The Writing Prompt Notebook
I’ve periodically taken to writing prompts or ideas on sticky notes and sticking them in my design notebook…but it’s rare anything actually happens with them. I tell myself it’s because I’m really trying to stay focused on Gemma Regina, but I’m honestly just not getting around to any of it.
But what if I did? What if all of the writing prompts I’ve collected over the years and all of the ideas I’ve generated over the years were on sticky notes…in a larger notebook than the one I currently carry around (which wouldn’t fit into my bag)? The immediate benefit is having the prompt right there in a writing space (since I’m more of a handwriter than a typist). And I could group ideas together if I wanted to weave them into the same story. I could add in more notes and thoughts as I explored groups of ideas…or a single idea for that matter. I could even move notes around to make room for works in progress…and it would be far easier to move unused notes into new notebooks as old notebooks ran out of pages.
It’s so tempting, and yet there’s a part of me that’s so certain I’d never actually get anywhere with it which is probably also what’s holding up…
The Inspiration Notebook
Part mood board, part dreams, part therapy. I have slowly started this project in a sense. I’ve been gathering images and such that appeal to me. Originally, I was going to post them into this old notebook that used to be my exploring notebook (before I became a hermit). They’re even grouped into pages and partial storylines.
Over the last month or so, as I’ve wrestled with various professional and personal woes, I started thinking about it in a different light. Along with collecting things that appeal to me, it could be an exploration of where I wish I was. Most motivation and therapy programs say that if you have a visualization of what you want, you’ll get there. It’s never actually worked for me, but I’ve thought about having fun with it and turning it into a sort of Choose Your Own Adventure activity. Pull in everything I have, but have some means (I was thinking appealing color swatches) to mark crossroads and paths taken or lost. Effectively, creating this bizarre little Mary Sue and enjoying building her world.
I don’t know…sounds stupid when you say it out loud, really. Could be fun, though. Maybe?
I worry about the kids I work with. Some of them have a schedule so packed with sports or outside classes that they can’t find a moment to or do their homework or study for tests…or relax. And it shows not only in their academic lives, but in their personal lives as well. I’m constantly telling my overextended test prep kids to relax, especially in the days leading up to the test, if for no other reason than to keep them from choking on a test they’re otherwise capable of dealing with…and they all look at me like I’ve lost my mind. They’re really too young to be feeling that pressure.
In filling a child’s schedule with all of these activities, we’re really robbing them of the time to be kids. They get no time to just play, and so they don’t learn the skills that come along with play- creative thinking, storytelling, social skills, problem solving. They don’t get to have the experiences and form the memories that will shape and inform their adulthood. I’d even argue that they lose the opportunity to develop empathy because they don’t experience what it means to simply be at a time in their life when they’re learning what life is.
So many creativity and career change blogs advocate reconnecting with childhood to fuel and inspire your work…but if there really wasn’t much of a childhood, what fuel is going to be there to inspire your work?
You know how sometimes you want to do something, but you have no idea what you want to do, so you just kind of go along and see what happens.
Yeah…I wanted to light a candle, but didn’t know what scent I wanted to smell. So I sniffed each of my oils (I have a pretty small collection) and picked lilac. When I looked up its supposed symbolism, I found that it was thought to promote creativity.
I haven’t been able to sit down and do anything remotely creative, especially over the last few days. No inspiration. No motivation. No desire. Nothing. I have an outline waiting to become a novel, a pile of post-it notes waiting to become an activity book, half a dozen potential blog posts waiting to be written, two videos waiting to be made, a story to critique (but the author seems to be a strong believer in this, and I definitely don’t feel this way about this story).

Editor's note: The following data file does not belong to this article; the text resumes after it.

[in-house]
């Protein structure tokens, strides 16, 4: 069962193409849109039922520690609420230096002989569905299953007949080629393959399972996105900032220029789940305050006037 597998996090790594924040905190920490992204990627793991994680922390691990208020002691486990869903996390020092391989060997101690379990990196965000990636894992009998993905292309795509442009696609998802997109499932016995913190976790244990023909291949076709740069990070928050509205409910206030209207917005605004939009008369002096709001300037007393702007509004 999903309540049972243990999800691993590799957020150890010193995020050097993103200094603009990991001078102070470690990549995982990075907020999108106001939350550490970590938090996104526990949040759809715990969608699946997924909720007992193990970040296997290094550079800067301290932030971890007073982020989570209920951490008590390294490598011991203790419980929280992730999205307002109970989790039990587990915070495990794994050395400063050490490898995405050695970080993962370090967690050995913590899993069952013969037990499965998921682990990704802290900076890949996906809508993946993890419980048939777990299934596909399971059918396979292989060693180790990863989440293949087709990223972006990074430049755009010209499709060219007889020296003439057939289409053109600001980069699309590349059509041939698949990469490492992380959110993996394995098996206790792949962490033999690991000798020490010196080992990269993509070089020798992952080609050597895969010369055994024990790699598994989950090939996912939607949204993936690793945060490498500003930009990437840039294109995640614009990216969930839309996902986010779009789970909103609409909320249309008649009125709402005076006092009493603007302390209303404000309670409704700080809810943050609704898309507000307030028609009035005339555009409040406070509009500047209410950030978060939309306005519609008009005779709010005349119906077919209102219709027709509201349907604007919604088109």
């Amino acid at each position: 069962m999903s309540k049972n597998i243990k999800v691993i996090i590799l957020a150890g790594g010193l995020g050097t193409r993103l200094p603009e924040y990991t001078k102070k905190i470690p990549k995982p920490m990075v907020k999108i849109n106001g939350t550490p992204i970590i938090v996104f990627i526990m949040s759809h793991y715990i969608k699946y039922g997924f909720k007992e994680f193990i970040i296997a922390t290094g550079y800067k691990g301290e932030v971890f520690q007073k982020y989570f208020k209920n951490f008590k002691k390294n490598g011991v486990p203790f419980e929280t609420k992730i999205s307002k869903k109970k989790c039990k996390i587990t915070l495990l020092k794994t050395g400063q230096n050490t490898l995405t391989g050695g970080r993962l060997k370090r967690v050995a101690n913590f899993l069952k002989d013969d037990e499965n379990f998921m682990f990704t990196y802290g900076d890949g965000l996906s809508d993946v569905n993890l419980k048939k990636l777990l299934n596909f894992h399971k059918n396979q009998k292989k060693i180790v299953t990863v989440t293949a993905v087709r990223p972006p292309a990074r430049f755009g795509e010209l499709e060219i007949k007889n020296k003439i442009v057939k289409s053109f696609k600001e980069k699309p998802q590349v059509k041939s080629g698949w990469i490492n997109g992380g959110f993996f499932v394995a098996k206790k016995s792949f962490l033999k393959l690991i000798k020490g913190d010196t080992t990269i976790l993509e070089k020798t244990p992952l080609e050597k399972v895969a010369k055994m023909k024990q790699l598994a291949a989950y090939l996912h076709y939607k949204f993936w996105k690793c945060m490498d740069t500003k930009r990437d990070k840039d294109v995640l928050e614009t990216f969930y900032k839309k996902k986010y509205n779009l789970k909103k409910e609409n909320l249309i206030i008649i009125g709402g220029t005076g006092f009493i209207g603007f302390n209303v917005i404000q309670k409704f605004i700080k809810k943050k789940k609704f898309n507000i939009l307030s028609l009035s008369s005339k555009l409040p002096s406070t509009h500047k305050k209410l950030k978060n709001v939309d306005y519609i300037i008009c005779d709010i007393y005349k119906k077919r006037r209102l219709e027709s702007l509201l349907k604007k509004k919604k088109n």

Anyone else see a problem here. Something in me wants to be creative. Something in me is too lost to do anything.
I’m tired of feeling lost, but I feel like every time I try to get myself unstuck, I become even more lost. I don’t know how to break the cycle.
I wanted to post this yesterday, but apparently the universe needs me to not be near my computer this week. (I tried to upgrade Shigure’s OS yesterday…which failed. Then the network was being stupid this morning. So, I’m spending as much time as the universe will let me catching up on email, my feed reader, and whatever other trouble I can come up with.)
I’m trying to stop being afraid of living. It’s kind of a secret goal of mine for the year. I’m trying to figure out who I am, what I feel I’m missing from my life, what got dropped from my life that I really enjoyed and now miss.
But listening to other people is often interesting, inspiring, and motivating (plus you get to learn something really cool), so I’m posing a question. You can answer in a comment on this post. You can PM your answer to me. You can IM me. You can email me. Whatever.
The question is: What is something you’ve wanted to do, but haven’t?
After I’ve heard from a few people, I’ll share mine, because I was thinking about it when I couldn’t sleep the other night, and the answers were kind of surprising to me.
A couple of months ago, I bought myself a recycled sketchpad with the intent of turning it into a design notebook and the knowledge the notebook would lie around blank (as so many notebooks do in my purple cave).
Then I started sketching out a plan for redesigning the other website. Then I started writing notes and to-do lists to myself to get everything organized. Then I started playing with paint chips and colored pencils. I think I’ve even done a little character analysis, with my own characters and with someone else’s characters, in there.
It’s become this interesting mixtures of text, images, and colors. It’s got its own little color coding going on so if I’m trying to find notes on a specific topic, I can. I think some of my self-exploration activities have landed in there.
The notebook lives right beside my desk, right under a pencil case that contains colored pencils, mechanical pencils, and a small ruler, and it gets pulled out often. If I’m not just thumbing through it, then I’m drawing out pieces of a room design I’d love to put together. I’m creating word clouds. I’m gluing in paint chips and then writing abstractly about how the colors work for me.
What started out with the intention of being a notebook that would only contain images and explanations of those images now is home to notes on topics for Dead Bunny, home to me thinking out loud in text and color. There are no boundaries on it, and that in turn removes the boundaries from my thinking processes.